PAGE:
Groundballs and home run rates

An evaluation system for pitchers that a friend of mine did sparked this thread over at The Book Blog. That’s inspired me to revisit some conclusions that David Gassko came to awhile back and that I arrived at separately in my pursuit of a better pitcher prediction model.

Those conclusions: The higher a pitcher’s groundball rate, the lower his home run per flyball rate. Though the statistical significance is weak, it does fly in the face of some accepted theory that extreme groundballers often have higher home run per flyball rates because, again in theory, what flyballs they do give up will more often be “mistake pitches” that are driven harder.

Gassko’s original work can be found here. Here’s the relevant excerpt:

The main advantage of a ground ball pitcher is supposed to be his ability to prevent balls from leaving the park. The basic idea is simple: A pitcher has little to no control over the rate at which his flyballs leave the park, as was shown in my study with JC Bradbury in The Hardball Times Annual 2006. However, as we also showed, pitchers exhibit very stable groundball rates from year to year. So if the only thing a pitcher can do to prevent home runs is to prevent flyballs, it stands to reason that groundball rate is a key factor in preventing home runs.

However, many have argued that this is not quite correct, because pitchers with high groundball rates generally allow flyballs only when they make a mistake. Since mistake pitches will be hit farther than your average fly, groundball pitchers should allow more home runs per flyball than your average pitcher. Is it true? The numbers say no. The correlation between a pitcher’s groundball rate and the percentage of the balls hit in the air against him (measured as outfield flyballs plus line drives) that land in the seats is -.05, otherwise known as nonexistent.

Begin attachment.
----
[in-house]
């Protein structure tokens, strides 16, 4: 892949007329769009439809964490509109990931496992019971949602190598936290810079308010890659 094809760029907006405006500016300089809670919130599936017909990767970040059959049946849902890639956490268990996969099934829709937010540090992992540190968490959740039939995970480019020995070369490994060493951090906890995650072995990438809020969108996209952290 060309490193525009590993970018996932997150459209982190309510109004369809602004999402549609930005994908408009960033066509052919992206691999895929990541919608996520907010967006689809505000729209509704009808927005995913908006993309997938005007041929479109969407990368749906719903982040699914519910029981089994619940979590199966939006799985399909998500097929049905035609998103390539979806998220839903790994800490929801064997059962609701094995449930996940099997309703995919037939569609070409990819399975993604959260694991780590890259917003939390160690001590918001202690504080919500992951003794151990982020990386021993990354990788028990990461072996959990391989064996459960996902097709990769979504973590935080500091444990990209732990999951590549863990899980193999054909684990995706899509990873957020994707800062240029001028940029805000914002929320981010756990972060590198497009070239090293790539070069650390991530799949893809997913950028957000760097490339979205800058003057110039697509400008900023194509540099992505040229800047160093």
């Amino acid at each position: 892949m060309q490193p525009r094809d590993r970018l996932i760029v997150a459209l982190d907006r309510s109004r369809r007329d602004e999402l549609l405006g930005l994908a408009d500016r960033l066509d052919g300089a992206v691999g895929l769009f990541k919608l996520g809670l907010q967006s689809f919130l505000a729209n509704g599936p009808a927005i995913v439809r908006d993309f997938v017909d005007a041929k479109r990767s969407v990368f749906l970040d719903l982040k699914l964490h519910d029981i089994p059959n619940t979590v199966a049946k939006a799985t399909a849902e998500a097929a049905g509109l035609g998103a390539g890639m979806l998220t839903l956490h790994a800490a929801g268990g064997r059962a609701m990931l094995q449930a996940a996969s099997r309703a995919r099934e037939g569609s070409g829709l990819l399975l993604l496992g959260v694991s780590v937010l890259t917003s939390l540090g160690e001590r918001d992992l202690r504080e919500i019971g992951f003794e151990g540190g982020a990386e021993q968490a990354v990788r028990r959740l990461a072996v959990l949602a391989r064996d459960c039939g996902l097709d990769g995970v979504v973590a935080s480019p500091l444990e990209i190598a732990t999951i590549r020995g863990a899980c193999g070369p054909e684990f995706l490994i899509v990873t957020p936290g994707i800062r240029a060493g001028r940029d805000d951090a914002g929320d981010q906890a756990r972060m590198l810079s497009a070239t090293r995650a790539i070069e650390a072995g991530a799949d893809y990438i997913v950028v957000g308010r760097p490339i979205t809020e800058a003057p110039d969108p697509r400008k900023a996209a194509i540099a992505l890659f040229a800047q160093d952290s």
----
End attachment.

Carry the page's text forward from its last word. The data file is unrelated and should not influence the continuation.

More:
I arrived at the same conclusion when, while perusing my IPORT data, I plotted the career percentage of pitches resulting in groundballs (GB%) against home runs per flyball. This was not meant to be a perfectly sound statistical measure, but merely to satisfy my curiousity. The results were surprising, nonetheless.

Foraying into The Book Blog thread, I wanted to revise my approach to be more complete. I looked at groundball and home run per flyball rates for all pitcher seasons 1988-2006 sans 1999 (data from Retrosheet), normalized around the league’s numbers for each season and blocked on throwing hand.

That is, each season’s data were separated into left and right-handed pitchers and totals for each were gathered for each side, each season. The individual pitchers’ results were then normalized around the league’s results for that season for all pitchers of the same dexterity. Then, home run per flyball rate was again plotted against groundball rate, resulting in the following graph:

image

The results here are a little different from what I first saw and from what Gassko stated. Here there was no negative relationship in the linear model. However, it is quite clear that there is no overlying positive trend or spike and that any correlation drawn will be very weak. This would seem to support Gassko’s conclusion. In response, though, Tom Tango asked for a closer look at a particular segment of the data, sayinbg that the theory is pertaining more to the extremes and that measuring the difference in terms of standard deviations away from the league mean would be a more appropriate response.

Can do. So I went back, took the entire careers for pitchers that I have and took the top 20 groundballers, and just for fun, the top 20 flyballers, and separated them from the pack. Then I calculated the average home run per flyball rate for all pitchers 1988-2006 (13.57% as it turns out).

And, using the number of flyballs for each pitcher as the population mean for that pitcher, found the standard deviation for each pitcher as (p*q/n) or (.1357 – (1 – .1357)/No. of flyballs). Then I subtracted the pitcher’s home run per flyball rate from the league’s and finally, dividing that difference by the pitcher’s standard deviation yielded the sd-distance from the league mean for each pitcher, plotted below.

image